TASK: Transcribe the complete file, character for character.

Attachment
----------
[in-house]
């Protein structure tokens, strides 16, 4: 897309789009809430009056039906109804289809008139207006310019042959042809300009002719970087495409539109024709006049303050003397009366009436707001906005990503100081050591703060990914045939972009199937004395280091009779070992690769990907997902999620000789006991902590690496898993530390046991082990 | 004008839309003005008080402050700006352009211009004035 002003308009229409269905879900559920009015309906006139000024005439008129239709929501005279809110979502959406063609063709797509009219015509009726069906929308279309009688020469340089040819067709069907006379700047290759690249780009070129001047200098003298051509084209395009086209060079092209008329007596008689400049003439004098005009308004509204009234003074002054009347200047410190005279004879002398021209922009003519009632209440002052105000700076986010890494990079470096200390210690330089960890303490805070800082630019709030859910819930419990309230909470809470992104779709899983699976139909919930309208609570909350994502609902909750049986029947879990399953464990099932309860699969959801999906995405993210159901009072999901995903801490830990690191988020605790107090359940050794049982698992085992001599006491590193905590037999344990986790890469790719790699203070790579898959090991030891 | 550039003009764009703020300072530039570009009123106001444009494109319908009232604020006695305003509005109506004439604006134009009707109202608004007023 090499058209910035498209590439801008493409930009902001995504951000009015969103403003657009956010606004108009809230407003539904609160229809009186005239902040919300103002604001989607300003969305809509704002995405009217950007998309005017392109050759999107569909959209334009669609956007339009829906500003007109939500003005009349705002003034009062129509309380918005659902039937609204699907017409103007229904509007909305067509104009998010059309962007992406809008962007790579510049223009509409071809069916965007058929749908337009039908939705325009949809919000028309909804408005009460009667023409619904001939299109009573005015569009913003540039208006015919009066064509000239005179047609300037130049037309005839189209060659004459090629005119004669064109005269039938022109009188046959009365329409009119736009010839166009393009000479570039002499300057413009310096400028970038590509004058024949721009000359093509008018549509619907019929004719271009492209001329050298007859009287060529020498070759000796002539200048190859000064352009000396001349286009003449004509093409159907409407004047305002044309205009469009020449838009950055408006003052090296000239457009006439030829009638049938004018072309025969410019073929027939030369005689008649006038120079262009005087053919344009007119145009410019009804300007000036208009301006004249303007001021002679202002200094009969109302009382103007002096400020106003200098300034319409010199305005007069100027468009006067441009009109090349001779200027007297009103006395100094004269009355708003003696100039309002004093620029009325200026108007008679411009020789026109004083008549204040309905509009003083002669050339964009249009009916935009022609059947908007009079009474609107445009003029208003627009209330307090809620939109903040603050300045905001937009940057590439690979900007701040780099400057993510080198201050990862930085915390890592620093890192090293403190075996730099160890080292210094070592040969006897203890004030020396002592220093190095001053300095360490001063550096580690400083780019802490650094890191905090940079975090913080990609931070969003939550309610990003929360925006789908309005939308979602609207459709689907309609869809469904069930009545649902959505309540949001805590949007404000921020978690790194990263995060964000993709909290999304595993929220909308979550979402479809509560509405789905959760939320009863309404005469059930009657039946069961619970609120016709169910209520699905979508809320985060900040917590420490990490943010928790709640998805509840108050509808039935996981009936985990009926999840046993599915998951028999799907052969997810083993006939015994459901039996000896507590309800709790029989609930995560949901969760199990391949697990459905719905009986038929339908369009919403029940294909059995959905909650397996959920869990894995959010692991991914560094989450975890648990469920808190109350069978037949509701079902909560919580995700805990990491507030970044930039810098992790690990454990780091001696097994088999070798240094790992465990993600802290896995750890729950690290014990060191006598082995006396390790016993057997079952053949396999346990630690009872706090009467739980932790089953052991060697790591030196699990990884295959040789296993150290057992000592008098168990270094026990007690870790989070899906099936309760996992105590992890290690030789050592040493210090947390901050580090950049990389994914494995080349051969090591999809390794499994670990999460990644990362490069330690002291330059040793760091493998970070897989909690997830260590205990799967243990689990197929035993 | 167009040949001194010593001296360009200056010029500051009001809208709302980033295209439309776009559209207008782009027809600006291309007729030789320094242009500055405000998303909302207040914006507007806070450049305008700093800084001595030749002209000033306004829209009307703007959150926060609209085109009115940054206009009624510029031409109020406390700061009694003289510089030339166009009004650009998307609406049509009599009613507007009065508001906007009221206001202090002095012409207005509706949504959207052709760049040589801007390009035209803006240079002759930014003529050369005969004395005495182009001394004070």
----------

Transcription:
[in-house]
């Protein structure tokens, strides 16, 4: 897309789009809430009056039906109804289809008139207006310019042959042809300009002719970087495409539109024709006049303050003397009366009436707001906005990503100081050591703060990914045939972009199937004395280091009779070992690769990907997902999620000789006991902590690496898993530390046991082990 | 004008839309003005008080402050700006352009211009004035 002003308009229409269905879900559920009015309906006139000024005439008129239709929501005279809110979502959406063609063709797509009219015509009726069906929308279309009688020469340089040819067709069907006379700047290759690249780009070129001047200098003298051509084209395009086209060079092209008329007596008689400049003439004098005009308004509204009234003074002054009347200047410190005279004879002398021209922009003519009632209440002052105000700076986010890494990079470096200390210690330089960890303490805070800082630019709030859910819930419990309230909470809470992104779709899983699976139909919930309208609570909350994502609902909750049986029947879990399953464990099932309860699969959801999906995405993210159901009072999901995903801490830990690191988020605790107090359940050794049982698992085992001599006491590193905590037999344990986790890469790719790699203070790579898959090991030891 | 550039003009764009703020300072530039570009009123106001444009494109319908009232604020006695305003509005109506004439604006134009009707109202608004007023 090499058209910035498209590439801008493409930009902001995504951000009015969103403003657009956010606004108009809230407003539904609160229809009186005239902040919300103002604001989607300003969305809509704002995405009217950007998309005017392109050759999107569909959209334009669609956007339009829906500003007109939500003005009349705002003034009062129509309380918005659902039937609204699907017409103007229904509007909305067509104009998010059309962007992406809008962007790579510049223009509409071809069916965007058929749908337009039908939705325009949809919000028309909804408005009460009667023409619904001939299109009573005015569009913003540039208006015919009066064509000239005179047609300037130049037309005839189209060659004459090629005119004669064109005269039938022109009188046959009365329409009119736009010839166009393009000479570039002499300057413009310096400028970038590509004058024949721009000359093509008018549509619907019929004719271009492209001329050298007859009287060529020498070759000796002539200048190859000064352009000396001349286009003449004509093409159907409407004047305002044309205009469009020449838009950055408006003052090296000239457009006439030829009638049938004018072309025969410019073929027939030369005689008649006038120079262009005087053919344009007119145009410019009804300007000036208009301006004249303007001021002679202002200094009969109302009382103007002096400020106003200098300034319409010199305005007069100027468009006067441009009109090349001779200027007297009103006395100094004269009355708003003696100039309002004093620029009325200026108007008679411009020789026109004083008549204040309905509009003083002669050339964009249009009916935009022609059947908007009079009474609107445009003029208003627009209330307090809620939109903040603050300045905001937009940057590439690979900007701040780099400057993510080198201050990862930085915390890592620093890192090293403190075996730099160890080292210094070592040969006897203890004030020396002592220093190095001053300095360490001063550096580690400083780019802490650094890191905090940079975090913080990609931070969003939550309610990003929360925006789908309005939308979602609207459709689907309609869809469904069930009545649902959505309540949001805590949007404000921020978690790194990263995060964000993709909290999304595993929220909308979550979402479809509560509405789905959760939320009863309404005469059930009657039946069961619970609120016709169910209520699905979508809320985060900040917590420490990490943010928790709640998805509840108050509808039935996981009936985990009926999840046993599915998951028999799907052969997810083993006939015994459901039996000896507590309800709790029989609930995560949901969760199990391949697990459905719905009986038929339908369009919403029940294909059995959905909650397996959920869990894995959010692991991914560094989450975890648990469920808190109350069978037949509701079902909560919580995700805990990491507030970044930039810098992790690990454990780091001696097994088999070798240094790992465990993600802290896995750890729950690290014990060191006598082995006396390790016993057997079952053949396999346990630690009872706090009467739980932790089953052991060697790591030196699990990884295959040789296993150290057992000592008098168990270094026990007690870790989070899906099936309760996992105590992890290690030789050592040493210090947390901050580090950049990389994914494995080349051969090591999809390794499994670990999460990644990362490069330690002291330059040793760091493998970070897989909690997830260590205990799967243990689990197929035993 | 167009040949001194010593001296360009200056010029500051009001809208709302980033295209439309776009559209207008782009027809600006291309007729030789320094242009500055405000998303909302207040914006507007806070450049305008700093800084001595030749002209000033306004829209009307703007959150926060609209085109009115940054206009009624510029031409109020406390700061009694003289510089030339166009009004650009998307609406049509009599009613507007009065508001906007009221206001202090002095012409207005509706949504959207052709760049040589801007390009035209803006240079002759930014003529050369005969004395005495182009001394004070």